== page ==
A police reporter offers an up-close look inside the daily lives of North Carolina’s state troopers.
Like most law enforcement, their shifts can be filled with long stretches of tedium. They stay at the roadside, watching vehicles rush by, occasionally handing out a speeding ticket or pulling over a drunk driver. Then, suddenly, it can all turn dangerous, when someone pulls a weapon—or heartbreaking, when they are called to the scene of a wreck. This portrait of North Carolina’s elite Highway Patrol recounts both the drama and the day-to-day detail of these state troopers’ lives and work.
In interviews and anecdotes, troopers relate stories of manhunts, narrow misses, breathtaking confrontations, strange and hilarious encounters with the public, and aiding the injured and dying in highway accidents, while troopers’ spouses—and widows—tell of the heart-wrenching realities trooper families face. It’s a fascinating look inside a little-known profession, and the lives of the men and women who watch over us as we travel along—preferably obeying traffic laws as we go.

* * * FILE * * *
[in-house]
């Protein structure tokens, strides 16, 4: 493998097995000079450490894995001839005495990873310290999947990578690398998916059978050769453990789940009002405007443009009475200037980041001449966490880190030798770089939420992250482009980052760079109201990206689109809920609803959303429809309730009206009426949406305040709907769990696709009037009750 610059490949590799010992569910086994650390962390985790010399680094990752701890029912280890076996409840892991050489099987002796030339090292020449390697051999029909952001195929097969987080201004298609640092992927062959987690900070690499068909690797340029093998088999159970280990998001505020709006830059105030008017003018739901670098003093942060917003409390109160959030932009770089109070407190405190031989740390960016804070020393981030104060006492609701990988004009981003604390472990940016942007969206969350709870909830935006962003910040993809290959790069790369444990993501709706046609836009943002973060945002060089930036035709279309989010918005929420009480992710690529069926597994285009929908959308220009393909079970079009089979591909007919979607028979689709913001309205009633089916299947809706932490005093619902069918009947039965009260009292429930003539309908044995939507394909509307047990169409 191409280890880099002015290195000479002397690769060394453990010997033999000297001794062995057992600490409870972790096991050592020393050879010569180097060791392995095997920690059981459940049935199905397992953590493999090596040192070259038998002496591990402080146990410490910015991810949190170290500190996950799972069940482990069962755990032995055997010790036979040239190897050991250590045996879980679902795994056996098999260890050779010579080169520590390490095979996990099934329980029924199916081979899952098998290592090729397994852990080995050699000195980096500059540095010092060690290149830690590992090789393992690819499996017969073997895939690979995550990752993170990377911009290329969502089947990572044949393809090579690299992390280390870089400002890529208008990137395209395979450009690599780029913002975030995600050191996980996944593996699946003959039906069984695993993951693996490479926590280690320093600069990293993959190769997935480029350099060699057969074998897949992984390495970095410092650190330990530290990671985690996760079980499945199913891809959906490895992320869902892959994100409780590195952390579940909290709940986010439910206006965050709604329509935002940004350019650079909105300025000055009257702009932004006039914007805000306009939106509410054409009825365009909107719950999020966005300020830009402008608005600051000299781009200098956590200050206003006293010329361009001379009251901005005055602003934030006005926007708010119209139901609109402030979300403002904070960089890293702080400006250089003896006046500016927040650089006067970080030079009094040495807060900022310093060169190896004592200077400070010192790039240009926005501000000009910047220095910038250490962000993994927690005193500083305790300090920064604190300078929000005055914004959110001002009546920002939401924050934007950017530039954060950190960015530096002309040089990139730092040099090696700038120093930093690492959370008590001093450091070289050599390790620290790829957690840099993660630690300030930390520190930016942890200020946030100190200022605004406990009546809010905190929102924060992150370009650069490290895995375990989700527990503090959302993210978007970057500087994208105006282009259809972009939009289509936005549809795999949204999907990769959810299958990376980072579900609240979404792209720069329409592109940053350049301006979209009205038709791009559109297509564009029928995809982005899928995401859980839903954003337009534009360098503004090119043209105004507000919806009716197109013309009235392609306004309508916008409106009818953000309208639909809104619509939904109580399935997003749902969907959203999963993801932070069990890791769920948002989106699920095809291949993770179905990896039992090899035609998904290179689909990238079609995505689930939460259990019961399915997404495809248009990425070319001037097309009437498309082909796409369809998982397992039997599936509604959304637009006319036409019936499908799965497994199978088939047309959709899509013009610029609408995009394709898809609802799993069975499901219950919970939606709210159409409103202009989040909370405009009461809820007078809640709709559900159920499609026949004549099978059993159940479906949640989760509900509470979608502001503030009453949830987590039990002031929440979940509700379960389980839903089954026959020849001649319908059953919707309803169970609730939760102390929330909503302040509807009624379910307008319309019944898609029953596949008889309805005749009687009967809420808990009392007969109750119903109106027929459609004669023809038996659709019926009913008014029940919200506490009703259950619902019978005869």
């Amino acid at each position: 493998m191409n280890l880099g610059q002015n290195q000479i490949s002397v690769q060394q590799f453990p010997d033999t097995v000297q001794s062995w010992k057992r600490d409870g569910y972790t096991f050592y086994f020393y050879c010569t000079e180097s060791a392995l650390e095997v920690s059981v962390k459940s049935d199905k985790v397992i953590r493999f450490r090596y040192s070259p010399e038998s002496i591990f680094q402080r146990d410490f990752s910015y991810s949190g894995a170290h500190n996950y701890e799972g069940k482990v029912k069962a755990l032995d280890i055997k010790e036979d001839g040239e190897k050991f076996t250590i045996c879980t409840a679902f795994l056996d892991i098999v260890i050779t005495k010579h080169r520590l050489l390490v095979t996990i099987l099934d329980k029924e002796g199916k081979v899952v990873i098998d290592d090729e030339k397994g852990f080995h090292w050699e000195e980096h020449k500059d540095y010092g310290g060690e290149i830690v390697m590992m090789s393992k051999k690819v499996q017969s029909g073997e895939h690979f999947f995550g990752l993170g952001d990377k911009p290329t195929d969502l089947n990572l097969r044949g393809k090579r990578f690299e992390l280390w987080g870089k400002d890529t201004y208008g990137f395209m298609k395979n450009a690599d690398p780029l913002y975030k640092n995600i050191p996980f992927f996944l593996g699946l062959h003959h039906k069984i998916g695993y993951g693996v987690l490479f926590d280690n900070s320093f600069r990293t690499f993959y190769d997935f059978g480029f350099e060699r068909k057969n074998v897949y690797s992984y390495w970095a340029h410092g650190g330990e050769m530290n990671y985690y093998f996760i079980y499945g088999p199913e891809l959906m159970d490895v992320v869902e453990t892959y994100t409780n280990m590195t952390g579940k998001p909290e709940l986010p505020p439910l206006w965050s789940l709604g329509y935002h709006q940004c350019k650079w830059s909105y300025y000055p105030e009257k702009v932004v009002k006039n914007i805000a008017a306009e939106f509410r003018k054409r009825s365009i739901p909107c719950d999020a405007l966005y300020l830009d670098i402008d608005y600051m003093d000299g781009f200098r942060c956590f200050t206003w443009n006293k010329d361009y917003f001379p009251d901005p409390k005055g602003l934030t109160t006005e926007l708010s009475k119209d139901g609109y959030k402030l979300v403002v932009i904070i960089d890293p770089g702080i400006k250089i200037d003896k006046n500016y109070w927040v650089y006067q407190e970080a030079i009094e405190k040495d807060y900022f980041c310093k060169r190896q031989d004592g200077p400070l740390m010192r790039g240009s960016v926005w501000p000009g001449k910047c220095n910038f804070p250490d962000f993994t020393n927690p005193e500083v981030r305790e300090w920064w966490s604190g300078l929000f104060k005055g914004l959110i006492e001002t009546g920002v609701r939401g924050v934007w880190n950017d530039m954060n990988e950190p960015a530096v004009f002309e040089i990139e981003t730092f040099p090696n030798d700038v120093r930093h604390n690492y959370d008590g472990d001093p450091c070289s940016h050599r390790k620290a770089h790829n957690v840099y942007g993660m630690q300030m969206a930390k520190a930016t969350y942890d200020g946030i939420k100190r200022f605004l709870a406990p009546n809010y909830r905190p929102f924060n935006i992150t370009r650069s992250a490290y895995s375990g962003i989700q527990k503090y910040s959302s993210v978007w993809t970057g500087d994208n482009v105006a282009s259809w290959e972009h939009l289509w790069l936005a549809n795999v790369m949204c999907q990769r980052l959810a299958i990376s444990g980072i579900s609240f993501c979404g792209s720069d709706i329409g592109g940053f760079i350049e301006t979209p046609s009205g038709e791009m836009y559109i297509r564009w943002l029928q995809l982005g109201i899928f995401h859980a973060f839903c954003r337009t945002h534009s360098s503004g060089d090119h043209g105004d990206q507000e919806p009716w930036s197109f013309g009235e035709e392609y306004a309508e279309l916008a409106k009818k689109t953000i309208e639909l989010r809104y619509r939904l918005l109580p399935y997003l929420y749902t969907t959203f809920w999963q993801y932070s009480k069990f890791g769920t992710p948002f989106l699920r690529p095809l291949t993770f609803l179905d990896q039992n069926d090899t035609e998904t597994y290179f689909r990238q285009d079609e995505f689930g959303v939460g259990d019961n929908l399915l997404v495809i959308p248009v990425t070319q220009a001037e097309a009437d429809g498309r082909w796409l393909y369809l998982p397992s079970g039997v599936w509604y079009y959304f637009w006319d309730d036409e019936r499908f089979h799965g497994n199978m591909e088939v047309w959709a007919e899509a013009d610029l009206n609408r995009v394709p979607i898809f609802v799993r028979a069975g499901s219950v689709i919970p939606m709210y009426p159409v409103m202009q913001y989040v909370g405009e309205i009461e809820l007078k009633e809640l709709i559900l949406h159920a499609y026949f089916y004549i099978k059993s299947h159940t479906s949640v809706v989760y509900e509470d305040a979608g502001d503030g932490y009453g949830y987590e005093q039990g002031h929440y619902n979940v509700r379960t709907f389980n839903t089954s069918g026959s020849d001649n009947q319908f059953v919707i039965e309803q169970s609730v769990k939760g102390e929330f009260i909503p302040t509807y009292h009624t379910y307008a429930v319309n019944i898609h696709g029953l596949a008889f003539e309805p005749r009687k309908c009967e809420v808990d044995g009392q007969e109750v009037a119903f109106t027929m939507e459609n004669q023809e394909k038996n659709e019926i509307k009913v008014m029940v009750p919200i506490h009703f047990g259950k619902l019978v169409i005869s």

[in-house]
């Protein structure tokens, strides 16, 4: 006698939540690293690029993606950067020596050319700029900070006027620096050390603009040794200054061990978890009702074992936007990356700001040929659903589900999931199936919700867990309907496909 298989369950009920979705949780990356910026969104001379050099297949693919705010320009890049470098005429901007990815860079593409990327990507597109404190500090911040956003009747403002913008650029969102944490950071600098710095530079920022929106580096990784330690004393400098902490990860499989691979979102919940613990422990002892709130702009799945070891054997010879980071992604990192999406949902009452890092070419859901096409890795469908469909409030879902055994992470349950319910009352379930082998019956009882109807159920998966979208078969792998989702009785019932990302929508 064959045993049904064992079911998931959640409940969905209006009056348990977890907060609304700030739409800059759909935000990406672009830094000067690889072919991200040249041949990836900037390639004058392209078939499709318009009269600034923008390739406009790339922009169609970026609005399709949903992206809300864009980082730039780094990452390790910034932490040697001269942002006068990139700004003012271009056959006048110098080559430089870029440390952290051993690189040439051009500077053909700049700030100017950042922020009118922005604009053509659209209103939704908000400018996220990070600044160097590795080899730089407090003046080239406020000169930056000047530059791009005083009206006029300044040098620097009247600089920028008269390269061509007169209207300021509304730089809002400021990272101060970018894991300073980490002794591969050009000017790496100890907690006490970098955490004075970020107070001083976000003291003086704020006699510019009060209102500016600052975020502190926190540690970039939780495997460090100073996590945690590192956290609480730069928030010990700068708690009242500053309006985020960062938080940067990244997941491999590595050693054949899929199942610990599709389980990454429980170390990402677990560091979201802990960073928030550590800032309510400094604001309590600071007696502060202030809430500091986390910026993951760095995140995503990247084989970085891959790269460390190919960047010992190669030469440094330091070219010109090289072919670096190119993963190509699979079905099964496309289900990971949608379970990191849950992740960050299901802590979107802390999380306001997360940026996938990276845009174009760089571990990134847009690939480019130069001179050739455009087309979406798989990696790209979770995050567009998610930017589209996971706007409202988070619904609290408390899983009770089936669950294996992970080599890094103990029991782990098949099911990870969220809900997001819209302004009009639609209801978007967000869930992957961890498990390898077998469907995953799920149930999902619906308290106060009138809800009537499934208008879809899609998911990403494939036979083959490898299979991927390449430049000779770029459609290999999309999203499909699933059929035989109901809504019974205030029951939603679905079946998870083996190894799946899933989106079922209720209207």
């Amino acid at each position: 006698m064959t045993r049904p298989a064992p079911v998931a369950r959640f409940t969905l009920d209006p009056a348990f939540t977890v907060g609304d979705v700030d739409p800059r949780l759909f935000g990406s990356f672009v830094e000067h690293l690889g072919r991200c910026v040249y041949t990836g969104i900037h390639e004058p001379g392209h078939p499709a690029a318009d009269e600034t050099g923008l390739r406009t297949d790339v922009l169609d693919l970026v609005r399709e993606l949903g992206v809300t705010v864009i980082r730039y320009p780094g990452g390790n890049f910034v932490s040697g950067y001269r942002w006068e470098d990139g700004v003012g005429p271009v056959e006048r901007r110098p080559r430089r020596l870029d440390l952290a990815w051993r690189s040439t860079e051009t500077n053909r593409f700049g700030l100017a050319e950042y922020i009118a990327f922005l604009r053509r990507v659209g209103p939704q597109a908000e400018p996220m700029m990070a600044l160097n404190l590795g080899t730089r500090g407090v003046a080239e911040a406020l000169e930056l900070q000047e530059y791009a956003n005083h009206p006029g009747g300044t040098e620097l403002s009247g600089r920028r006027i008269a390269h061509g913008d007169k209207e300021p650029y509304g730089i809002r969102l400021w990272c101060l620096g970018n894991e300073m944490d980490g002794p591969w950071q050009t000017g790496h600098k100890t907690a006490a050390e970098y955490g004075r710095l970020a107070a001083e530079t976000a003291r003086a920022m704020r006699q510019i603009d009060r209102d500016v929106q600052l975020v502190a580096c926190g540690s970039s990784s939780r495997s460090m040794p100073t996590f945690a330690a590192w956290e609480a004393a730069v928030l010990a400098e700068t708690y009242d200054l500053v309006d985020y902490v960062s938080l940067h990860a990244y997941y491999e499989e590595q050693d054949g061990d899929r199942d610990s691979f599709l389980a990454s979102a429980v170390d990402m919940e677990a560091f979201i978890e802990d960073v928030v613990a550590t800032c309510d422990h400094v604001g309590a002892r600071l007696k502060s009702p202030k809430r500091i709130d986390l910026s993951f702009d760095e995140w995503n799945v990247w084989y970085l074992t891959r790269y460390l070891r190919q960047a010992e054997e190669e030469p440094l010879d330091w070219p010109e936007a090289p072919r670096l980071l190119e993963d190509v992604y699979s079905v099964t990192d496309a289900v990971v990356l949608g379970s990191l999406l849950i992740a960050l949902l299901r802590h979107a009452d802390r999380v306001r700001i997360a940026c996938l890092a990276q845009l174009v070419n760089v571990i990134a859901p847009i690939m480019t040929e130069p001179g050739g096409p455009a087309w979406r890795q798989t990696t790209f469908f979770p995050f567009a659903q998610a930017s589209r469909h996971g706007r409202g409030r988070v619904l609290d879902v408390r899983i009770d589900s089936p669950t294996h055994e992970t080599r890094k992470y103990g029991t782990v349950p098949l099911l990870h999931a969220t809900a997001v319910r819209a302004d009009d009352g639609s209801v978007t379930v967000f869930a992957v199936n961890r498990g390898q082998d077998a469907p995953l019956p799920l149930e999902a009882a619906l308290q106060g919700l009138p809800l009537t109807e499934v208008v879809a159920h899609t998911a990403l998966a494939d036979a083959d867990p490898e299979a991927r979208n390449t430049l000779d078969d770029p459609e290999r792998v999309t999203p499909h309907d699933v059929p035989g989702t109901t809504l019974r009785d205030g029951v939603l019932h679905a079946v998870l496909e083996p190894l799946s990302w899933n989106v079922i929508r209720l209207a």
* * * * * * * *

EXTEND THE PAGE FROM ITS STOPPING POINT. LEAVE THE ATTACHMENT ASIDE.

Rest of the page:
Using officers of the North Carolina Highway Patrol as representative of state troopers across the country, Asheville Citizen-Times police reporter Bartlett writes of the careers and lives of those who do this work. After rigorous training, troopers are usually sent to areas where they and county sheriff's officers are the only law enforcers. Their routine patrolling of highways, looking for speeders and drunk drivers, is often anything but routine, particularly when they try to intercept fleeing criminals or have to take charge at the scene of an auto accident. But their work has its humorous side, too, especially when motorists try to wheedle their way out of citations. Bartlett presents both male and female officers, their family lives and their views of the job. Photos not seen by PW. Paperback rights to Pocket Books.